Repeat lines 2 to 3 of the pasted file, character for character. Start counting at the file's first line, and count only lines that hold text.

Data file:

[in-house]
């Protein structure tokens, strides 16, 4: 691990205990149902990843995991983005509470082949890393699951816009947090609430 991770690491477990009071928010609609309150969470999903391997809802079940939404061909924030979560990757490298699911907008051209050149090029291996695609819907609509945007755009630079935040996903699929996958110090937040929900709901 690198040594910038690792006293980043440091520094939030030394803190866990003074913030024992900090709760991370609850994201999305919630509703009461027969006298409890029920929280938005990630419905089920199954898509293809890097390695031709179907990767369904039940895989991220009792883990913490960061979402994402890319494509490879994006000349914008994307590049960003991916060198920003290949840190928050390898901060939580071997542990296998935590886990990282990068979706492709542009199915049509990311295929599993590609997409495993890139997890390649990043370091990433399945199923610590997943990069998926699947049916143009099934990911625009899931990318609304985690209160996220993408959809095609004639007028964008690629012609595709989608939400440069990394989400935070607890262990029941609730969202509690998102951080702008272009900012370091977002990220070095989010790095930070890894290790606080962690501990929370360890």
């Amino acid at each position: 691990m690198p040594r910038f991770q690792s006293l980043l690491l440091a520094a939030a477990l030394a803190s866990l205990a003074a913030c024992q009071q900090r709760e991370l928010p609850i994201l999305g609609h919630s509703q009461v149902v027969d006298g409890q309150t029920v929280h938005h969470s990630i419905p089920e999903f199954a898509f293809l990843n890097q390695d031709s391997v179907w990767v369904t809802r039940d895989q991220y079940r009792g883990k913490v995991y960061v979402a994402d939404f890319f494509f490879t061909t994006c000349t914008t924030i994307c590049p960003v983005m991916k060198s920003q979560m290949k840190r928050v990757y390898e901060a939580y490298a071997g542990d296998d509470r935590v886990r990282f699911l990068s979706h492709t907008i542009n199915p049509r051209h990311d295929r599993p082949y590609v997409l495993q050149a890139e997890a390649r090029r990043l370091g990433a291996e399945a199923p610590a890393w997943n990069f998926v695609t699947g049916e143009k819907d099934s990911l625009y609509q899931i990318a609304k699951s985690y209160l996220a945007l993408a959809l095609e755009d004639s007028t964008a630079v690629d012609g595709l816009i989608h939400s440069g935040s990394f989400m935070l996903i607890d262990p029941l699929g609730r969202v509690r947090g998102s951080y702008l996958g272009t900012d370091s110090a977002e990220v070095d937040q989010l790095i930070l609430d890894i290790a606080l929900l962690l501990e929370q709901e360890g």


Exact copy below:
């Protein structure tokens, strides 16, 4: 691990205990149902990843995991983005509470082949890393699951816009947090609430 991770690491477990009071928010609609309150969470999903391997809802079940939404061909924030979560990757490298699911907008051209050149090029291996695609819907609509945007755009630079935040996903699929996958110090937040929900709901 690198040594910038690792006293980043440091520094939030030394803190866990003074913030024992900090709760991370609850994201999305919630509703009461027969006298409890029920929280938005990630419905089920199954898509293809890097390695031709179907990767369904039940895989991220009792883990913490960061979402994402890319494509490879994006000349914008994307590049960003991916060198920003290949840190928050390898901060939580071997542990296998935590886990990282990068979706492709542009199915049509990311295929599993590609997409495993890139997890390649990043370091990433399945199923610590997943990069998926699947049916143009099934990911625009899931990318609304985690209160996220993408959809095609004639007028964008690629012609595709989608939400440069990394989400935070607890262990029941609730969202509690998102951080702008272009900012370091977002990220070095989010790095930070890894290790606080962690501990929370360890």
């Amino acid at each position: 691990m690198p040594r910038f991770q690792s006293l980043l690491l440091a520094a939030a477990l030394a803190s866990l205990a003074a913030c024992q009071q900090r709760e991370l928010p609850i994201l999305g609609h919630s509703q009461v149902v027969d006298g409890q309150t029920v929280h938005h969470s990630i419905p089920e999903f199954a898509f293809l990843n890097q390695d031709s391997v179907w990767v369904t809802r039940d895989q991220y079940r009792g883990k913490v995991y960061v979402a994402d939404f890319f494509f490879t061909t994006c000349t914008t924030i994307c590049p960003v983005m991916k060198s920003q979560m290949k840190r928050v990757y390898e901060a939580y490298a071997g542990d296998d509470r935590v886990r990282f699911l990068s979706h492709t907008i542009n199915p049509r051209h990311d295929r599993p082949y590609v997409l495993q050149a890139e997890a390649r090029r990043l370091g990433a291996e399945a199923p610590a890393w997943n990069f998926v695609t699947g049916e143009k819907d099934s990911l625009y609509q899931i990318a609304k699951s985690y209160l996220a945007l993408a959809l095609e755009d004639s007028t964008a630079v690629d012609g595709l816009i989608h939400s440069g935040s990394f989400m935070l996903i607890d262990p029941l699929g609730r969202v509690r947090g998102s951080y702008l996958g272009t900012d370091s110090a977002e990220v070095d937040q989010l790095i930070l609430d890894i290790a606080l929900l962690l501990e929370q709901e360890g």